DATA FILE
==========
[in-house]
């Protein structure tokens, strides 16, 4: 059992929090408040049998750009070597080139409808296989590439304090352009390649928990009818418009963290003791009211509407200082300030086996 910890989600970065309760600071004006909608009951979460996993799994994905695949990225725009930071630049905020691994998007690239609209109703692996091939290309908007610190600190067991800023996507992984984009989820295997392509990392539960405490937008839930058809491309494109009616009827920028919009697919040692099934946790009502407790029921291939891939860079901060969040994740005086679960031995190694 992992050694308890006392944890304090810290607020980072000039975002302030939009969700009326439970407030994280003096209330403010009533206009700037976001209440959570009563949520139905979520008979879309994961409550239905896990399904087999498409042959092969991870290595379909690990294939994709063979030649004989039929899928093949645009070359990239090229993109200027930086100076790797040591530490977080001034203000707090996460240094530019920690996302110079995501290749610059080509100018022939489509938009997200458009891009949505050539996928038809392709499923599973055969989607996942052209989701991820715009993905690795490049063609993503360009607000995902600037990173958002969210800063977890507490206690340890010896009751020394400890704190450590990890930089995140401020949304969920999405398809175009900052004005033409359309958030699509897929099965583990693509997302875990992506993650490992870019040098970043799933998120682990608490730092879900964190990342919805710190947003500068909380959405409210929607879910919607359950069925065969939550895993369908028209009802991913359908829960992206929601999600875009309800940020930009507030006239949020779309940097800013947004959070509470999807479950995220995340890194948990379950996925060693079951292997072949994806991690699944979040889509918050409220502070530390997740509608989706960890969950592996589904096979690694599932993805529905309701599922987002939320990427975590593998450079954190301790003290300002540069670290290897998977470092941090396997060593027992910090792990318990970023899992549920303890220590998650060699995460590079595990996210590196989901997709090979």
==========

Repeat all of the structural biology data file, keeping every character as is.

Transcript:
[in-house]
């Protein structure tokens, strides 16, 4: 059992929090408040049998750009070597080139409808296989590439304090352009390649928990009818418009963290003791009211509407200082300030086996 910890989600970065309760600071004006909608009951979460996993799994994905695949990225725009930071630049905020691994998007690239609209109703692996091939290309908007610190600190067991800023996507992984984009989820295997392509990392539960405490937008839930058809491309494109009616009827920028919009697919040692099934946790009502407790029921291939891939860079901060969040994740005086679960031995190694 992992050694308890006392944890304090810290607020980072000039975002302030939009969700009326439970407030994280003096209330403010009533206009700037976001209440959570009563949520139905979520008979879309994961409550239905896990399904087999498409042959092969991870290595379909690990294939994709063979030649004989039929899928093949645009070359990239090229993109200027930086100076790797040591530490977080001034203000707090996460240094530019920690996302110079995501290749610059080509100018022939489509938009997200458009891009949505050539996928038809392709499923599973055969989607996942052209989701991820715009993905690795490049063609993503360009607000995902600037990173958002969210800063977890507490206690340890010896009751020394400890704190450590990890930089995140401020949304969920999405398809175009900052004005033409359309958030699509897929099965583990693509997302875990992506993650490992870019040098970043799933998120682990608490730092879900964190990342919805710190947003500068909380959405409210929607879910919607359950069925065969939550895993369908028209009802991913359908829960992206929601999600875009309800940020930009507030006239949020779309940097800013947004959070509470999807479950995220995340890194948990379950996925060693079951292997072949994806991690699944979040889509918050409220502070530390997740509608989706960890969950592996589904096979690694599932993805529905309701599922987002939320990427975590593998450079954190301790003290300002540069670290290897998977470092941090396997060593027992910090792990318990970023899992549920303890220590998650060699995460590079595990996210590196989901997709090979």